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The Lazarus Cometh




What a trash / To annihilate each decade.
Sylvia Plath, "Lady Lazarus"




It is not about resurrecting. It is a matter of dying.

Because to rise is easy: it is just forcing yourself against the resistance of gravity, holding on to that friction, willing your way up naturally.

But to fall is another physics. You have to befriend gravity--entrust your life to it--and see where it takes you (deeper, deeper, deeper). This fall, if it be a true fall and not merely a slip or an accident, must be done with faith. Faith in what? Faith in finding that inevitable support and ground where you can finally rest. Like the rock, all things wish to find their resting place and there stay for all eternity. This longing for eternity: no longer physics but already metaphysics.

Rising, like living, is just too much trouble. It betrays the selfishness that rears its ugly head in all your goodness and love--all for show. And you know that to be selfish is difficult: it goes against the intentionality of the eyes which sees everything else but yourself.

That I wish to live unto forever means that I wish to love myself unto forever. Of course, there is honor in this; this is the stuff of legends and heroes and great men of courage. But to really see the world no longer with your own eyes but with the world's may be too much for some men.

This is why the wise die young and why saints become martyrs.

It's not that the world is hopeless and all the suffering and despair that it gives become too much for a feeble mind or a weak heart that then wishes to surrender itself, that is, to kill itself. This is not a question of fighting or giving up anymore; it is a question of lucidity.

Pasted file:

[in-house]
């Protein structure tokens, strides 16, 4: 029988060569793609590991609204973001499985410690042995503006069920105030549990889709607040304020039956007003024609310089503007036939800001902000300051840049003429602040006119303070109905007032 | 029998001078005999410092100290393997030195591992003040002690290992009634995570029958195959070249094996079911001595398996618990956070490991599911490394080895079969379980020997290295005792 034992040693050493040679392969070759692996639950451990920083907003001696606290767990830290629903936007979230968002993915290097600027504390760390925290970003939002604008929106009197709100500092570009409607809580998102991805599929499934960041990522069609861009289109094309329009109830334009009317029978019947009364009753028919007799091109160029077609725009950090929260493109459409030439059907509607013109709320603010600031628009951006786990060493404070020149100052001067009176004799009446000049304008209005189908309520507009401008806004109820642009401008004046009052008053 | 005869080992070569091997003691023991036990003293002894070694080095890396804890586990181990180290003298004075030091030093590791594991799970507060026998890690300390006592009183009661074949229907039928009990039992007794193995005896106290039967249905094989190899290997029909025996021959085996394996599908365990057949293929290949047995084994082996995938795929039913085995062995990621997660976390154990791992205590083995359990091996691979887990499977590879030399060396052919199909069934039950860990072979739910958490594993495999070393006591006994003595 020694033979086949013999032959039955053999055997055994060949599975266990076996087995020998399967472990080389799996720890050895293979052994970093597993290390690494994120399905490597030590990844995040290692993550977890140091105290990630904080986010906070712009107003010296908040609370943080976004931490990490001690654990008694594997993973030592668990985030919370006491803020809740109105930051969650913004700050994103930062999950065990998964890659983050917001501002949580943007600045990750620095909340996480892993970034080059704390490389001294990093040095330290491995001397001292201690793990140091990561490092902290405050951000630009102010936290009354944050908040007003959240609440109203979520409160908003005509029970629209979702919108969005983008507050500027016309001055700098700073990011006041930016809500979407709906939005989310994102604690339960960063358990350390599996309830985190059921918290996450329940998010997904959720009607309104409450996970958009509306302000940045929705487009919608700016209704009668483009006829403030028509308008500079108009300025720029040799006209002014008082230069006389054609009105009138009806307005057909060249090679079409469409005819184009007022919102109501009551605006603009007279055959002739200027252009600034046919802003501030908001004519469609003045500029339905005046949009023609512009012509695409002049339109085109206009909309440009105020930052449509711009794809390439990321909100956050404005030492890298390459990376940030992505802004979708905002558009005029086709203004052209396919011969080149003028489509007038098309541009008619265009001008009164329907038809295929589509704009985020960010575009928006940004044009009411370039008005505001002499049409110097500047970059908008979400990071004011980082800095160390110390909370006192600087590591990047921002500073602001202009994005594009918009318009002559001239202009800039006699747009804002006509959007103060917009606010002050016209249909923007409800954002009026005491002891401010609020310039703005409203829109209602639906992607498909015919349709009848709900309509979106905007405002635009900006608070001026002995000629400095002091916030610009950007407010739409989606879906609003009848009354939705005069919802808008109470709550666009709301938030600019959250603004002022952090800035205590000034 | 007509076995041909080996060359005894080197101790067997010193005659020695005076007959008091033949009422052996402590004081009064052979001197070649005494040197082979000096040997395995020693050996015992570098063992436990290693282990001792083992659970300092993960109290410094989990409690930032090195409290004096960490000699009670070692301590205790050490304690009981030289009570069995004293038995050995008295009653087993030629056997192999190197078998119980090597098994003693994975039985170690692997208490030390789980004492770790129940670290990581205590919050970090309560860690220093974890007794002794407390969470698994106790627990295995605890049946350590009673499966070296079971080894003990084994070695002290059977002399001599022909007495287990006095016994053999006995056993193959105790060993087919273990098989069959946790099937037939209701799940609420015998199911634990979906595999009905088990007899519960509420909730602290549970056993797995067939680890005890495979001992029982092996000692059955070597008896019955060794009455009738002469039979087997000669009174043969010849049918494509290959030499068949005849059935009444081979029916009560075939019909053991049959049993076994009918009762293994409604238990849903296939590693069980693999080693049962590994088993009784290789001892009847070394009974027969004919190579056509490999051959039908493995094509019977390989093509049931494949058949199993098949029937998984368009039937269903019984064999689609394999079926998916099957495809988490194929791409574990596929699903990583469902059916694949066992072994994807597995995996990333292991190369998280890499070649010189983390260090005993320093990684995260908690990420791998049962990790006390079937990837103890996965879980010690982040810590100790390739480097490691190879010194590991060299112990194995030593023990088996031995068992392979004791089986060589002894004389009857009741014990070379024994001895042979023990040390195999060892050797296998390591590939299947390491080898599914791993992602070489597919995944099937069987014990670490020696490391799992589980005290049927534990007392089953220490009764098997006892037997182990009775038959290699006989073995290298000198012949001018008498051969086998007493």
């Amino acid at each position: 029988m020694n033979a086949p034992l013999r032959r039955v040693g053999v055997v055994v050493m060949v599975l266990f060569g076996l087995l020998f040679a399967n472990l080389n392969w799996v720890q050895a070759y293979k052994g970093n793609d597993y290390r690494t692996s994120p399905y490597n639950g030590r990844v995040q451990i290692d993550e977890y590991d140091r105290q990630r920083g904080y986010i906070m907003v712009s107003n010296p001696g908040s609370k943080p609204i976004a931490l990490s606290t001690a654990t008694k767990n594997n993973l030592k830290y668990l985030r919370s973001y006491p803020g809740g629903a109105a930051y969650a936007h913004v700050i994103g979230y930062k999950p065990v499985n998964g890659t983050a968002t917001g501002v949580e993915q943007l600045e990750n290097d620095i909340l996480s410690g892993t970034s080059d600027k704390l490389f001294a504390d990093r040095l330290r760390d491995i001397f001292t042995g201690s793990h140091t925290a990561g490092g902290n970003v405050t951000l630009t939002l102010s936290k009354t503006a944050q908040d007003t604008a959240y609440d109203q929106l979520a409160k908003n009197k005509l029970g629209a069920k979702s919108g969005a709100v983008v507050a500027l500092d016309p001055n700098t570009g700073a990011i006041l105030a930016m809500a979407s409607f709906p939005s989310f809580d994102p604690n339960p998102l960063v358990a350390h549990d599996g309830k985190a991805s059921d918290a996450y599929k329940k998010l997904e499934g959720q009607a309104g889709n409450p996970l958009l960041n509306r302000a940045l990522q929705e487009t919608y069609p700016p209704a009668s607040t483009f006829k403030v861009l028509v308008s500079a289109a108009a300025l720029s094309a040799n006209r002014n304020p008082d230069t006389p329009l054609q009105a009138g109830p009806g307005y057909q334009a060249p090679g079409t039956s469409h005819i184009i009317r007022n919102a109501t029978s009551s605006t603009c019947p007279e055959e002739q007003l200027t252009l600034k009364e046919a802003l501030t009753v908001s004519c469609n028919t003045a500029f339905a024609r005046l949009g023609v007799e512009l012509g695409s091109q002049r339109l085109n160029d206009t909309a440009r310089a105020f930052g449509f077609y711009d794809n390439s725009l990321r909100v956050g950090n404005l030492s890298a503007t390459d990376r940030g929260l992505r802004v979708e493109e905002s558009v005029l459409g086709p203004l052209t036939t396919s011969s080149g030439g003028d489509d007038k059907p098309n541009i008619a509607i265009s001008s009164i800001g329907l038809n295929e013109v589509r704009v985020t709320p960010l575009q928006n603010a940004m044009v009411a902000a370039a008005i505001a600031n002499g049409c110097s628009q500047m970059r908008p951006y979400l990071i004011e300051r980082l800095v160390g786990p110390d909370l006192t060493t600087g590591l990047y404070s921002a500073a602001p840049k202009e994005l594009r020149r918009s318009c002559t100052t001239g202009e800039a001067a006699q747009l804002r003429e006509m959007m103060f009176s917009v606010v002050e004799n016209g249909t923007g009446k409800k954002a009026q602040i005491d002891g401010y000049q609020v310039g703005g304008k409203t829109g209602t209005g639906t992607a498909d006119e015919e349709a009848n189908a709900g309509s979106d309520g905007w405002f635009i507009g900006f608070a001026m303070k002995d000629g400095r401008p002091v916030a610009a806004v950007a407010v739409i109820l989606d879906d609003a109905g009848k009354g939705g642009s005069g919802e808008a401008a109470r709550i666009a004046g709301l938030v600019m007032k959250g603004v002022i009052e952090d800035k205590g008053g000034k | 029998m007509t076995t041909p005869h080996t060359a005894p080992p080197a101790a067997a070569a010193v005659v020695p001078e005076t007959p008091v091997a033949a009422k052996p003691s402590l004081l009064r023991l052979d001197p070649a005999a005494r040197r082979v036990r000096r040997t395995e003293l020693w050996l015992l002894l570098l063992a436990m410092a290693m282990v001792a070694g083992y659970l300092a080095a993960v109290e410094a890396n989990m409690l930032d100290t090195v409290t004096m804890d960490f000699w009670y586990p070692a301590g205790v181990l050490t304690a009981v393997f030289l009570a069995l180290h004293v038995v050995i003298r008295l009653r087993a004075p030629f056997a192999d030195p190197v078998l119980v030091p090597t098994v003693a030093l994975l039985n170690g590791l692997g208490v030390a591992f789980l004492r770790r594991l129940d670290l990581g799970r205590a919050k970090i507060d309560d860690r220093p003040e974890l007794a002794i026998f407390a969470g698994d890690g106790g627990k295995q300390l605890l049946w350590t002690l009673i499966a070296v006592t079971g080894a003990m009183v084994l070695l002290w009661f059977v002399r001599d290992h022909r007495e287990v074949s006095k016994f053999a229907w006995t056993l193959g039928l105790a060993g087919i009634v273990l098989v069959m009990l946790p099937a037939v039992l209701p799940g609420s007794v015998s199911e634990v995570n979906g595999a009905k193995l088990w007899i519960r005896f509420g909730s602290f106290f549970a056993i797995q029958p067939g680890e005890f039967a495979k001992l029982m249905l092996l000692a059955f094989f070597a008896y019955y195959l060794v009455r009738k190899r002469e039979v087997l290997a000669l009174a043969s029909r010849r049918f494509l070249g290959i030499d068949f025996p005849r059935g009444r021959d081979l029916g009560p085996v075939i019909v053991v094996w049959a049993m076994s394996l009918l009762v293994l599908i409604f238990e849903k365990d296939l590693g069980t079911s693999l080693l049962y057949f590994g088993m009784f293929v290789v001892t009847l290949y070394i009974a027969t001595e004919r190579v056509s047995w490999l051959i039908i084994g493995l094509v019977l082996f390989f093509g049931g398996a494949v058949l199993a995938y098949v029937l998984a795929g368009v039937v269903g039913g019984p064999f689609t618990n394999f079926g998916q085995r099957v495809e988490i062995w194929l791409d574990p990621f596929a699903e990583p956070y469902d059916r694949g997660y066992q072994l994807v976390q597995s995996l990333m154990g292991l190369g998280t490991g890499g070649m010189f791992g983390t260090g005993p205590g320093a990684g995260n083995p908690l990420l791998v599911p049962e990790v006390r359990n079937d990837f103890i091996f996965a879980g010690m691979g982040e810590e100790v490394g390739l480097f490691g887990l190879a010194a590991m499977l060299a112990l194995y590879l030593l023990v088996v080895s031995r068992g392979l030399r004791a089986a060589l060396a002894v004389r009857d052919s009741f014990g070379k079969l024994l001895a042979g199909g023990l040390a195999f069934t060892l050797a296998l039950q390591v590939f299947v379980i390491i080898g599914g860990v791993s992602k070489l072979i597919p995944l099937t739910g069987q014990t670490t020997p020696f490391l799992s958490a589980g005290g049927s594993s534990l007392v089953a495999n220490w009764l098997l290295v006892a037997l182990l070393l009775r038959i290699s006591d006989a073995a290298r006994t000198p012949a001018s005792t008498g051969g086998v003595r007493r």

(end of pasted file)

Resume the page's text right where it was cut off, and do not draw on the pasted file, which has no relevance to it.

And no one achieves complete lucidity like the mind that has understood everything and now becomes indifferent as to whether it should live or die. To achieve such a clarity belittles any question of existence: you feel like a god.

Because when you see the whole under the aspect of eternity, it is just a small step to conclude that you, too, are eternal--that you, too, are immortal. And an immortal god is indifferent whether it dies now or later.

Lazarus knew this.

But his poor band of weeping followers could not understand. So Lazarus allowed himself to be God's little experiment. A wonderful little magic show. He rose to the applause of the crowd. "A miracle!" He was holding his laughter: after all, men who come back from the dead must appear all serious and stern. So Christ winked back. It was hilarious. The duo would then be the only men who have risen from death, the only resurrections in history.

But we all die and rise and die and rise everyday. It is only a question of consciousness.

Most of us ignore it; a few seek it, hold it, and the rarer achieve it. I am talking about immortality.

And of course, immortality can only become possible for a man who realizes he is mortal--that he will die. The reason why most hold on to life down to the last gasp of air that fills their dead lungs is that they understand too late that life was not about the living but about the dying. About dying?

Yes--because your life was not yours but your death is in your own hands. This is the irony--the last joke--that we fail to get. And for you to have the last laugh at the last gasp, you must answer the riddle and repeat it again and again in your life. And the answer to the riddle of life is this: that you must die all the time.

You must practice dying.

How do you practice dying, you ask? This is easy.

Look at how the poet dies in every page he writes. And see him rise with the next.

This is immortality.


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